"Used" gear can be VERY advantageous if your objection to separates is cost-based.

    If you do go with a receiver, you ABSOLUTELY want preamp-out jacks for each channel so you can use the receiver as a processor only at some later date.
    Last edited by Schurkey; 02-20-2009 at 02:41 PM.

  7. #7

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    Quote Originally Posted by Schurkey View Post
    I ran my SDA 1Bs via a late-'70's JVC receiver for the first ~7 years I owned them. When I switched to a separate power amp; I thought I noticed slightly better bass; and as the JVC was having problems with the protection circuitry; going to the separate amp was a good move. Aside from the problems caused by overheating and old age, performance-wise the JVC was powerful and clean--and they "don't make 'em like that any more".

    I'm not sure you can buy a receiver today that has enough snort to appropriately drive the 4-ohm nominal 1Bs. Maybe there are--what I see on the shelves is Communist Chinese lightweight J-U-N-K; most of which doesn't even carry a wattage rating for 4-ohm nominal loads even though they may claim >100 watts into 8 ohm. It seems most of the stuff on the shelves is low-current, high-distortion crap. First Guess: the output transistors (and there won't be many of them; or they'll be part of an IC) are driven into Class B--or some variant of Class D--to reduce the bulk, weight, and expense of heat sinks and the big sheetmetal box to house it all. Costs less to make, costs less to ship from the factory to the store. Doesn't sound as good, though. They seem to have a high VOLTAGE power supply (to generate lots of watts if the speaker impedance is high enough), with almost no current delivery. CURRENT (amperage) costs money; voltage costs very little.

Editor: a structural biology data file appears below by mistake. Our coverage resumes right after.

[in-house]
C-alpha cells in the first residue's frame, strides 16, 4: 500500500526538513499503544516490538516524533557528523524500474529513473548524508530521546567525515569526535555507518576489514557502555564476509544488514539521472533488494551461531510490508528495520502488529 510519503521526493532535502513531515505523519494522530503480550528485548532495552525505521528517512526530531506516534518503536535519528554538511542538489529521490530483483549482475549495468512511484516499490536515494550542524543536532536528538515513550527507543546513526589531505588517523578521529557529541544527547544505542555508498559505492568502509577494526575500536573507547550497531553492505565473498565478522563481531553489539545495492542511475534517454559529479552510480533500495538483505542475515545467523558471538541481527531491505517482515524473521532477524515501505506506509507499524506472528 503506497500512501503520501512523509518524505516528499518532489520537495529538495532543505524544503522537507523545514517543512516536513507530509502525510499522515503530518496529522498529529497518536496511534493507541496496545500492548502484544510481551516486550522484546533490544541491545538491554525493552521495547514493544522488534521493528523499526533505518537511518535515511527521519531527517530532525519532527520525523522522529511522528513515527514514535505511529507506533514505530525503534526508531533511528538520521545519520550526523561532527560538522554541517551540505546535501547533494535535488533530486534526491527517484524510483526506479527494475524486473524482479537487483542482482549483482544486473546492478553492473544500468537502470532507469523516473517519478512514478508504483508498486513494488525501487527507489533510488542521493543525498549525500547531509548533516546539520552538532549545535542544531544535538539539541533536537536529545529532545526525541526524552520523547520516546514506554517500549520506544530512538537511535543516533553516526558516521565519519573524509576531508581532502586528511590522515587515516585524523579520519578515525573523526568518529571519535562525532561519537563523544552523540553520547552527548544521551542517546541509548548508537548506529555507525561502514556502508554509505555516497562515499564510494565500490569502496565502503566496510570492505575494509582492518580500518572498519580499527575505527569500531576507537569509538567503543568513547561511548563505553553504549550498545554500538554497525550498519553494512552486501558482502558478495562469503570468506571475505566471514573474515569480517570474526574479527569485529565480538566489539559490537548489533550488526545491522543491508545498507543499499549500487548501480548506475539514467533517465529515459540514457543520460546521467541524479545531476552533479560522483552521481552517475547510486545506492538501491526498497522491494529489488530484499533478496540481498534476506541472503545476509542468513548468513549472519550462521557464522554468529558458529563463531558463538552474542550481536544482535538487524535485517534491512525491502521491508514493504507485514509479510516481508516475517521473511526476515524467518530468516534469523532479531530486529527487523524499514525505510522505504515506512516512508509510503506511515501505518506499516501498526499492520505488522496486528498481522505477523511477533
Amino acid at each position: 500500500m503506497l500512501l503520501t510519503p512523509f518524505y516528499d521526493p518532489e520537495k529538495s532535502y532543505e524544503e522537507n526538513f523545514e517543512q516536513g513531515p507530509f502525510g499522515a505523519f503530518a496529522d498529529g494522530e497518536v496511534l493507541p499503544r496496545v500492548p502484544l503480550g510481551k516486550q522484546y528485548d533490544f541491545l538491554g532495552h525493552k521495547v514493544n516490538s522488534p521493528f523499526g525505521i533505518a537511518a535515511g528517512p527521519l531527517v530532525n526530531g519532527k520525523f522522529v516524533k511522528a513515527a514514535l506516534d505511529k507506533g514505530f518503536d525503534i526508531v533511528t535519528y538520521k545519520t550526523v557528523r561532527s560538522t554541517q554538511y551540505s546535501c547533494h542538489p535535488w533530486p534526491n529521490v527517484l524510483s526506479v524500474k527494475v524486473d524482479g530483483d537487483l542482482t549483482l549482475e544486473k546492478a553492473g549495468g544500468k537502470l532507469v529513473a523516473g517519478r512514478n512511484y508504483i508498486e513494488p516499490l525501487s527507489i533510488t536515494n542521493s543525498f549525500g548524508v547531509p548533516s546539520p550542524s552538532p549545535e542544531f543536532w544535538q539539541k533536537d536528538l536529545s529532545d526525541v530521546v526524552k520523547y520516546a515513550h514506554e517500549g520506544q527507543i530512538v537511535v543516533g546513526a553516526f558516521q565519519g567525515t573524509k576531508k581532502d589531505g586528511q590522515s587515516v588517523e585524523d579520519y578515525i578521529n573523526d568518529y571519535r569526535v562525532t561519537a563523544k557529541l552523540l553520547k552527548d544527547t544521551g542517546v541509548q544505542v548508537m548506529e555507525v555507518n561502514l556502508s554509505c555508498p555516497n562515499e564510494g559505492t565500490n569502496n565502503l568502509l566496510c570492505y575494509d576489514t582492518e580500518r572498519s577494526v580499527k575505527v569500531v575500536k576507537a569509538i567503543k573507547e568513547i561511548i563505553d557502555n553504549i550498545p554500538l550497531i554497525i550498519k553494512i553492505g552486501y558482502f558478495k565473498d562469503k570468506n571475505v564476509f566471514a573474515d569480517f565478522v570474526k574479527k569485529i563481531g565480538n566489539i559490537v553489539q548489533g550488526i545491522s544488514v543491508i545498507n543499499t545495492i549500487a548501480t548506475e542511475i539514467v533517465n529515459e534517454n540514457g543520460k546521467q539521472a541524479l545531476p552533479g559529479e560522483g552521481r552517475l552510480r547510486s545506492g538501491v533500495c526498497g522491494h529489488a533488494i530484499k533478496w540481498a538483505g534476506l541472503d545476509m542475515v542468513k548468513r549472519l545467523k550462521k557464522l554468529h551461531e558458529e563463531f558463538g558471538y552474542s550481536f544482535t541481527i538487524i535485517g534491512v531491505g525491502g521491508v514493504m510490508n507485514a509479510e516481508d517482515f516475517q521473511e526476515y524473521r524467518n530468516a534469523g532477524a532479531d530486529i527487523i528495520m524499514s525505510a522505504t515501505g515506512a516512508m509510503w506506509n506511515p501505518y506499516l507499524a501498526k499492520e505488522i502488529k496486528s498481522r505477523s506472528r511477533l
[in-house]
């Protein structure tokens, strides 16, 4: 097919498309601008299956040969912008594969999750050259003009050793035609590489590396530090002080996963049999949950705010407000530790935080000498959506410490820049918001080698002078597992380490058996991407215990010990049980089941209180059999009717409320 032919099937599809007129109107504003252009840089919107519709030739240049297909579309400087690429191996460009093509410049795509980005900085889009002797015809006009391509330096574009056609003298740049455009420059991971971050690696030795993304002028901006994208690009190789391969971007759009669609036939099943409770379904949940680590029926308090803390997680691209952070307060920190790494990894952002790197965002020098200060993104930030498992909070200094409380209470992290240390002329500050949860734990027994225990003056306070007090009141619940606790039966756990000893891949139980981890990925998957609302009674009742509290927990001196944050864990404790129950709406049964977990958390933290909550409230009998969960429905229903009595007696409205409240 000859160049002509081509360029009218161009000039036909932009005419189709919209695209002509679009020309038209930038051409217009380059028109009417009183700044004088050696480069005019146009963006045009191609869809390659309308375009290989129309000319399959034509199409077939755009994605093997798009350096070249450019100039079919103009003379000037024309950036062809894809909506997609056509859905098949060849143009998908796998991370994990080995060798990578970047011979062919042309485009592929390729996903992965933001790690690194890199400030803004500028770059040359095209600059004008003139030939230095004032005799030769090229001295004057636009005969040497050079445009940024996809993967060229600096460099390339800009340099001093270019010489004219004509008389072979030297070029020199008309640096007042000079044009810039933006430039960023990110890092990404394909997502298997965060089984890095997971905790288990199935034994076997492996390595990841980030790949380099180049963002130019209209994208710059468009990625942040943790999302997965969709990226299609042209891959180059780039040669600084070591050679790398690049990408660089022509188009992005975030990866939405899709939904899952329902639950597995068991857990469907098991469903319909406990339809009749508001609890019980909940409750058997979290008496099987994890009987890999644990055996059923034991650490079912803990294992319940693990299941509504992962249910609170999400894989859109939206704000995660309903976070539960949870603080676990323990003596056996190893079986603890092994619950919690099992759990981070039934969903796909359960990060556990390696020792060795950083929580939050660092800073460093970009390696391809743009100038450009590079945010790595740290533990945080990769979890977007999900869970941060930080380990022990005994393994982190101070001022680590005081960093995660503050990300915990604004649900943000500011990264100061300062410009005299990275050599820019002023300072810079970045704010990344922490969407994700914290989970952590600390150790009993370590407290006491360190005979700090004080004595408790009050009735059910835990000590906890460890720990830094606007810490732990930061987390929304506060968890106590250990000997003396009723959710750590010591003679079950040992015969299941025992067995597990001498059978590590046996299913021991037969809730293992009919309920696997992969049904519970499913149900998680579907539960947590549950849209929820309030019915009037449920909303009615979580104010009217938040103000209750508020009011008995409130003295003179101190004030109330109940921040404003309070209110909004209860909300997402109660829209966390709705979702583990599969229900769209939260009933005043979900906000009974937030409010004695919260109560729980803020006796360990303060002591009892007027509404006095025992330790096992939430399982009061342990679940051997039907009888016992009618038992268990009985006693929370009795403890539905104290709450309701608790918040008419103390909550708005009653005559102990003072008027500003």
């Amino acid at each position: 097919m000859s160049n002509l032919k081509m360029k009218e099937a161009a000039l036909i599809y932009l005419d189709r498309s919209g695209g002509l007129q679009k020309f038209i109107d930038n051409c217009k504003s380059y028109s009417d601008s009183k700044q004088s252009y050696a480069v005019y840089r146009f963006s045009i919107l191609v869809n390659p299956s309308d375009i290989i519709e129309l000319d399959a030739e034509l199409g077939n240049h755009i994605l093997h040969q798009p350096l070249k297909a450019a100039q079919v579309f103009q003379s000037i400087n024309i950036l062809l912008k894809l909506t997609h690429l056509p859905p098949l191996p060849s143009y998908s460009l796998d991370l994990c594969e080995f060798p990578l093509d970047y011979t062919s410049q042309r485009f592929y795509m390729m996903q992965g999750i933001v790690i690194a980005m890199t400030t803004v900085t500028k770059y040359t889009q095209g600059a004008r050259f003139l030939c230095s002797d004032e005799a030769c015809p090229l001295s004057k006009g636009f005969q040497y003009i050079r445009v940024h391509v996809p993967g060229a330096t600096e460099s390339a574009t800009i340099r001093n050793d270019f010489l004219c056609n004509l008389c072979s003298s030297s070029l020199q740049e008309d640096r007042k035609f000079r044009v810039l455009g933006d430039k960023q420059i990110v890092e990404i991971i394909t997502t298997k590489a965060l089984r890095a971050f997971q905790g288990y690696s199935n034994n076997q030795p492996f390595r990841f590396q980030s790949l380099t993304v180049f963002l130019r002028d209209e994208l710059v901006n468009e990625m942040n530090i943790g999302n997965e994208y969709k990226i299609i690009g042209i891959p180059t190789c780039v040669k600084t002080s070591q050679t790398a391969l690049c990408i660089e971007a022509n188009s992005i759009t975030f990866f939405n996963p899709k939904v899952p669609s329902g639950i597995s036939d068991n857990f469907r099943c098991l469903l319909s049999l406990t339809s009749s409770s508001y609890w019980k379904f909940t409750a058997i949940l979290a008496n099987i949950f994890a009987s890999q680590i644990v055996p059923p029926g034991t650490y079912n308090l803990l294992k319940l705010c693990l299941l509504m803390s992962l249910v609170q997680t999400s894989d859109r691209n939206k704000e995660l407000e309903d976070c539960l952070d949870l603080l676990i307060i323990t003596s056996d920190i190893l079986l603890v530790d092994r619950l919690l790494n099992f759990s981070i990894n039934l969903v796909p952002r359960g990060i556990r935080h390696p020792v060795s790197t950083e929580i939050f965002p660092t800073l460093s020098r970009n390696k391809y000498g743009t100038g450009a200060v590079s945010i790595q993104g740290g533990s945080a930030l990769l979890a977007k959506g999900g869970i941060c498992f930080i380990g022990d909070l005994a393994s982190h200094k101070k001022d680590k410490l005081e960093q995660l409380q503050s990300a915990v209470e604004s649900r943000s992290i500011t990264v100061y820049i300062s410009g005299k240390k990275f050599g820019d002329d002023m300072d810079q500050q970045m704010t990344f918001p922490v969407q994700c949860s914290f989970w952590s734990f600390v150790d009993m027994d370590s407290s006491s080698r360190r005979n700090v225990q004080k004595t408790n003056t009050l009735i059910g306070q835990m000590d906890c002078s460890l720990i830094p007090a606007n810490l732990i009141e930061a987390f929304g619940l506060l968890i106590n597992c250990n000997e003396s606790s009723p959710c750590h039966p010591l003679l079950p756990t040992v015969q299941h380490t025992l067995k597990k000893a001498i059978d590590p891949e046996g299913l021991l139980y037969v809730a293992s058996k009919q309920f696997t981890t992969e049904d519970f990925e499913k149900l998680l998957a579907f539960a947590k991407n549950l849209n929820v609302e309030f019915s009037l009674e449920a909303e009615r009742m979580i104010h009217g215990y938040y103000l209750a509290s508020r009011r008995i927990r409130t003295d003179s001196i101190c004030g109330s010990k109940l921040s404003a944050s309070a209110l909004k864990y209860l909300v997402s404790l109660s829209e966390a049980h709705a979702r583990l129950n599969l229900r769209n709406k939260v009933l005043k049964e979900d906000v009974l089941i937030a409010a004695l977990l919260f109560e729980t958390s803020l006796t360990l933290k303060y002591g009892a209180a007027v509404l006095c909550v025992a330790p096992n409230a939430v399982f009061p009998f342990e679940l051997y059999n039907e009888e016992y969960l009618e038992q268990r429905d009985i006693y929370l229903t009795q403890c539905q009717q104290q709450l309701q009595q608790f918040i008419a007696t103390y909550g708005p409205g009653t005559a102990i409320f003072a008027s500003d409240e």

If I HAD to buy a receiver, I'd at least be looking at Harman-Kardon. Historically, they've cared about audio performance more than marketing "numbers"; but even H-K is made in China now. Scary.

    You say you don't want separates--but--dollar for dollar, MY choice would be a used-but-nice processor and similarly used-but-nice amps--probably multiple stereo amps (more common) but a multi-channel at the right price would work, too.